The Relationship Between Food, Culture and Travel
A blog about the links between food, culture and travel, written by Emma Pietropaolo based on her firsthand experiences.
October 15th 2019
“All curious travellers keep Granada in their hearts, even without having visited it”.
~ William Shakespeare
And it is no wonder, for as the sun sets over this beautiful city, I begin reflect, watching as the shadows finally creep their way in, overtaking the graffiti-covered walls of narrow streets. Hues of orange and yellow blend together just beyond the city sky, waiting for twilight to set its way in. Such a beautiful array of colours, one can only dare to imagine the creation of its awe-inspiring beauty.
Located at the foothills of the Sierra Nevada mountains is a city rich in culture, as its history dates back to the 5th century BCE when it was known as Elibyrge, an Iberian settlement of the Roman Illiberis. Being the seat of the Moorish kingdom, it was the last stronghold of the Moors until eventually falling to the Catholic monarchs Ferdinand II and Isabella I, in the month of January 1492.
Though despite being conquered nearly 528 years ago, the architecture of the Moorish people and their influence of culture continue to thrive. The epitome being what is considered by some to be one of the ten wonders of the world, The Alhambra. It was constructed between the 8th and 15th century, and sits atop the Darro Valley with the sharp sculpted peaks of the Sierra Nevada Mountains posing as its backdrop. It is a bit deceptive from its outward appearance, appearing to be little more than a well-fortified structure. However after passing through its gated doors and walking past the walls of the defensive stronghold you find yourself caught off-guard by the intricate beauty that is hidden within. For while this place served as a fortress of military defence, it was also a palace and a city, adorned with fabulous gardens, lush with fauna and aromatic smells situated around pools of cool water. Beautiful sculptures and monuments can be seen all throughout and upon the ceilings, columns, and walls are intricately carved writings..some of which are pieces of poetry, others scriptures from the Qur’an, and yet others still, pious wishes all immortalized side by side within the stone of a palace that has stood against the ages, watching as the civilizations both rise and fall.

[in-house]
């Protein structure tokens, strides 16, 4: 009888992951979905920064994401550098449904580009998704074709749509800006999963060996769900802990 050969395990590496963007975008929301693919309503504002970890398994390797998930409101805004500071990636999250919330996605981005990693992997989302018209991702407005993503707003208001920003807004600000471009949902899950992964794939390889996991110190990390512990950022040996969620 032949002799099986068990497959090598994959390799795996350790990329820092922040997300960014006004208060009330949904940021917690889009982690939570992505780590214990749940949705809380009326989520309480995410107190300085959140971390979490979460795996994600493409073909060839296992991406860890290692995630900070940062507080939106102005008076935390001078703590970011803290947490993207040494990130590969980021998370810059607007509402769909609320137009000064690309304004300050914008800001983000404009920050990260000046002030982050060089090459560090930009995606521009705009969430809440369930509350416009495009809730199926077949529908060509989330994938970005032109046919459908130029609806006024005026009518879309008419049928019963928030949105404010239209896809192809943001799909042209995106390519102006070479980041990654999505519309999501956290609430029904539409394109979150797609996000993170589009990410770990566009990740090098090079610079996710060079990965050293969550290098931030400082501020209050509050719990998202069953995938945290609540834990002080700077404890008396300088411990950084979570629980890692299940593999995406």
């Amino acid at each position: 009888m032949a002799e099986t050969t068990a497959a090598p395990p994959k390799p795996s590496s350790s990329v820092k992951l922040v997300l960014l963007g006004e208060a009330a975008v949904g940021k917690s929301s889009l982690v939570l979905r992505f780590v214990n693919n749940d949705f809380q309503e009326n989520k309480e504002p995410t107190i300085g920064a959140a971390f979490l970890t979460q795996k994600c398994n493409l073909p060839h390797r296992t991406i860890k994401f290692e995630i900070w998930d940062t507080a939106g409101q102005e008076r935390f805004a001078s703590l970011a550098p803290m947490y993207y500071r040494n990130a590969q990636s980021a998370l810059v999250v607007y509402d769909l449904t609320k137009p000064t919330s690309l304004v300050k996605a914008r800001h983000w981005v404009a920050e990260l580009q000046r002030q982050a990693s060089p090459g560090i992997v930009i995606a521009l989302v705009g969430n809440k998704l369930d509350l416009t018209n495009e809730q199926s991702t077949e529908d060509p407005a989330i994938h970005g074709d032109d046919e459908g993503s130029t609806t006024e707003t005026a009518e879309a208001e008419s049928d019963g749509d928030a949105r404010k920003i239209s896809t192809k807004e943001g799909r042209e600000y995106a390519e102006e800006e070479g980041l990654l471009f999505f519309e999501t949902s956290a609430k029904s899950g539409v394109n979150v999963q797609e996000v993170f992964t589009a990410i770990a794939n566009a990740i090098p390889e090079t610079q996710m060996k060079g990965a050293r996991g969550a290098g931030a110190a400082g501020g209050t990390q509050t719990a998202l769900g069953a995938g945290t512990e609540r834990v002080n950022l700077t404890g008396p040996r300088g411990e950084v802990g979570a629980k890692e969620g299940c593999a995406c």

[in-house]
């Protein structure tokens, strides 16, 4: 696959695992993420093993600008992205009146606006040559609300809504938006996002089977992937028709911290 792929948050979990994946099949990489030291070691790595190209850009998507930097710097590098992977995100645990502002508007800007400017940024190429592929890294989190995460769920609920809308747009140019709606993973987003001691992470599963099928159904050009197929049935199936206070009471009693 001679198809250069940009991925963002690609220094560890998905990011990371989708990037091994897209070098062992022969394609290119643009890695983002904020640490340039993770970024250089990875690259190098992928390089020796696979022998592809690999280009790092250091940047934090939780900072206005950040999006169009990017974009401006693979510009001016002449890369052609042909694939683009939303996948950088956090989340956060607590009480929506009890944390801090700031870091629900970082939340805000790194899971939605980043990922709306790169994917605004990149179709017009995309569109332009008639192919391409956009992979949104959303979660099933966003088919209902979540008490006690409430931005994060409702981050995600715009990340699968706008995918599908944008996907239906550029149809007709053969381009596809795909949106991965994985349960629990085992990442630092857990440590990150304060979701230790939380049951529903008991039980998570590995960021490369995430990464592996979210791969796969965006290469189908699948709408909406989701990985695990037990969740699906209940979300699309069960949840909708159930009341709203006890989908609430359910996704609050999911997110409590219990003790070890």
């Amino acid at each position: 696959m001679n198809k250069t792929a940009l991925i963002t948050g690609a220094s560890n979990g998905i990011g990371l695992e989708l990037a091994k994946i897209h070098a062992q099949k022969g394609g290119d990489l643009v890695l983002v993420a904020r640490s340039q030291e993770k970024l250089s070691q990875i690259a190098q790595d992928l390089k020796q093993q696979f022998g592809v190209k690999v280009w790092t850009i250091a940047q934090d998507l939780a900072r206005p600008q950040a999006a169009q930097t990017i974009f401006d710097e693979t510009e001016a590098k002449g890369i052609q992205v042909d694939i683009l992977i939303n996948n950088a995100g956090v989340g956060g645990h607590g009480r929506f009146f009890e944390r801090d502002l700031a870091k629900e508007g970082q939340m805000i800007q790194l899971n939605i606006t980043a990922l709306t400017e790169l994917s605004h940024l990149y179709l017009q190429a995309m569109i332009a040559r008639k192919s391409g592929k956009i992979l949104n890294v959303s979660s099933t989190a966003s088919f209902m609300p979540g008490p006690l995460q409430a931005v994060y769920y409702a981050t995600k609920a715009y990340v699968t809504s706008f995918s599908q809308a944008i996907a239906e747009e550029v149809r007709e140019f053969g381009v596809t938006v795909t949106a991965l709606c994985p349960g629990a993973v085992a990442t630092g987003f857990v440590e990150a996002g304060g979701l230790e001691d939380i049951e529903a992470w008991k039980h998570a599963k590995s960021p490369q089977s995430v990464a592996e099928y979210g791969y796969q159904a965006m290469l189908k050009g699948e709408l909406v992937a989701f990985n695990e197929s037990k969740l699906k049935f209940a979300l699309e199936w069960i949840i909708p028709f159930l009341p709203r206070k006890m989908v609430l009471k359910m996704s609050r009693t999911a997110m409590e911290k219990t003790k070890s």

Outside of the Alhambra, and back out into the streets, people are moving back and forth, going about their day more care-free and relaxed than almost anywhere else in Spain. The streets are littered with tight alleyways, and tall white townhouses, covered brick walkways and graffiti art. Tapas bars are everywhere, and on nearly every street corner you can smell the aroma of Shisha floating throughout the air as it makes its way into the streets, luring people to a local hangout, hidden far from the mid-day sun.
As you make your way across the districts you come across ancient waterways, chapels, and cathedrals; some of which date all the way back to the 15th century. But within the plazas are monuments and shops, carrying textiles and clothing, trinkets and antiquities, all the way from across the Mediterranean.
In all, Granada is a great example of how two cultures blended together beautifully, making the city what it has become today, a cultural epicentre filled with people who are well connected to their roots and proud of who they are. It is a city where I wish I could’ve spent more time in, even though I cherished every moment there. A place where the people are warm and welcoming, and the atmosphere cool and relaxed. It has a social vibe that is so rich in culture it brings people from all over the world, and it’s no wonder why nearly two million people visit this city every year. It is just one of those places that stay with you for all your days. She will linger deep in your heart, mind, body, and soul. And you will never forget her, or her name…Granada.
For anyone joining one of our volunteer projects in Spain, Granada and Andalusia in general are great places to explore before or after your time volunteering!
Article and Photos By WorkingAbroad Blog Writer Attikus Vire